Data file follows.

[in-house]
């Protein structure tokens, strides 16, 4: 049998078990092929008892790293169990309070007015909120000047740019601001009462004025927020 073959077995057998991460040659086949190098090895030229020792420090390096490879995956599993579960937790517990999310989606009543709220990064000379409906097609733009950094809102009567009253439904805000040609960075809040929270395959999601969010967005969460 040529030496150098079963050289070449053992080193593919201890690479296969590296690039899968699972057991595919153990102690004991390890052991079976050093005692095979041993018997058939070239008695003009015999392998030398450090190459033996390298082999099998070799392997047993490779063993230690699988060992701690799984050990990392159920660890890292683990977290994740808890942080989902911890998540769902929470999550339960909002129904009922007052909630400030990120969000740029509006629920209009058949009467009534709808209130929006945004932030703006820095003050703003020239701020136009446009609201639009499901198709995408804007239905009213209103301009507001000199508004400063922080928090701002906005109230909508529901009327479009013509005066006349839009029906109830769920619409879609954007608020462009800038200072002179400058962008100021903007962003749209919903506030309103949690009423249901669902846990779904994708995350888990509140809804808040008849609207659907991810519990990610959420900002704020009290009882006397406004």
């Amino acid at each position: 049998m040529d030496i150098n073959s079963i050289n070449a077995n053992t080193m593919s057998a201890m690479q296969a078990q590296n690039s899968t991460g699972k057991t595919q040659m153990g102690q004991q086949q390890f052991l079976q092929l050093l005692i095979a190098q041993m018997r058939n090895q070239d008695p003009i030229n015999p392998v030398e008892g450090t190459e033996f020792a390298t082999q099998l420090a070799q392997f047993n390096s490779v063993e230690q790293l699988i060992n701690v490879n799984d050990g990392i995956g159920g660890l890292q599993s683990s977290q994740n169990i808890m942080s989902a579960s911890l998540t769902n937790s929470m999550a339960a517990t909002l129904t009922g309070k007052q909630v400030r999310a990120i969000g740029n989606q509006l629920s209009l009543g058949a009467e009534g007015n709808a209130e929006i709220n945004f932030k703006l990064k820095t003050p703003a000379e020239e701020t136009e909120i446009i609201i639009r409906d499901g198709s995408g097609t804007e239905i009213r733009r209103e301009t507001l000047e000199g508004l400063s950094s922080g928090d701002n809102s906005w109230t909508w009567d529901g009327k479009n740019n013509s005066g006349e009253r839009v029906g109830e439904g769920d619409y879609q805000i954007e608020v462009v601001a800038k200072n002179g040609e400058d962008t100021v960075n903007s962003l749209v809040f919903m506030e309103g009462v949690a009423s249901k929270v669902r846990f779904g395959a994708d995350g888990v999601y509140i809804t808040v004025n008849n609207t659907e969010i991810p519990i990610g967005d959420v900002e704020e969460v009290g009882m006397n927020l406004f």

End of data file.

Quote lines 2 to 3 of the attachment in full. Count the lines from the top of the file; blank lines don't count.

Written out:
């Protein structure tokens, strides 16, 4: 049998078990092929008892790293169990309070007015909120000047740019601001009462004025927020 073959077995057998991460040659086949190098090895030229020792420090390096490879995956599993579960937790517990999310989606009543709220990064000379409906097609733009950094809102009567009253439904805000040609960075809040929270395959999601969010967005969460 040529030496150098079963050289070449053992080193593919201890690479296969590296690039899968699972057991595919153990102690004991390890052991079976050093005692095979041993018997058939070239008695003009015999392998030398450090190459033996390298082999099998070799392997047993490779063993230690699988060992701690799984050990990392159920660890890292683990977290994740808890942080989902911890998540769902929470999550339960909002129904009922007052909630400030990120969000740029509006629920209009058949009467009534709808209130929006945004932030703006820095003050703003020239701020136009446009609201639009499901198709995408804007239905009213209103301009507001000199508004400063922080928090701002906005109230909508529901009327479009013509005066006349839009029906109830769920619409879609954007608020462009800038200072002179400058962008100021903007962003749209919903506030309103949690009423249901669902846990779904994708995350888990509140809804808040008849609207659907991810519990990610959420900002704020009290009882006397406004």
């Amino acid at each position: 049998m040529d030496i150098n073959s079963i050289n070449a077995n053992t080193m593919s057998a201890m690479q296969a078990q590296n690039s899968t991460g699972k057991t595919q040659m153990g102690q004991q086949q390890f052991l079976q092929l050093l005692i095979a190098q041993m018997r058939n090895q070239d008695p003009i030229n015999p392998v030398e008892g450090t190459e033996f020792a390298t082999q099998l420090a070799q392997f047993n390096s490779v063993e230690q790293l699988i060992n701690v490879n799984d050990g990392i995956g159920g660890l890292q599993s683990s977290q994740n169990i808890m942080s989902a579960s911890l998540t769902n937790s929470m999550a339960a517990t909002l129904t009922g309070k007052q909630v400030r999310a990120i969000g740029n989606q509006l629920s209009l009543g058949a009467e009534g007015n709808a209130e929006i709220n945004f932030k703006l990064k820095t003050p703003a000379e020239e701020t136009e909120i446009i609201i639009r409906d499901g198709s995408g097609t804007e239905i009213r733009r209103e301009t507001l000047e000199g508004l400063s950094s922080g928090d701002n809102s906005w109230t909508w009567d529901g009327k479009n740019n013509s005066g006349e009253r839009v029906g109830e439904g769920d619409y879609q805000i954007e608020v462009v601001a800038k200072n002179g040609e400058d962008t100021v960075n903007s962003l749209v809040f919903m506030e309103g009462v949690a009423s249901k929270v669902r846990f779904g395959a994708d995350g888990v999601y509140i809804t808040v004025n008849n609207t659907e969010i991810p519990i990610g967005d959420v900002e704020e969460v009290g009882m006397n927020l406004f």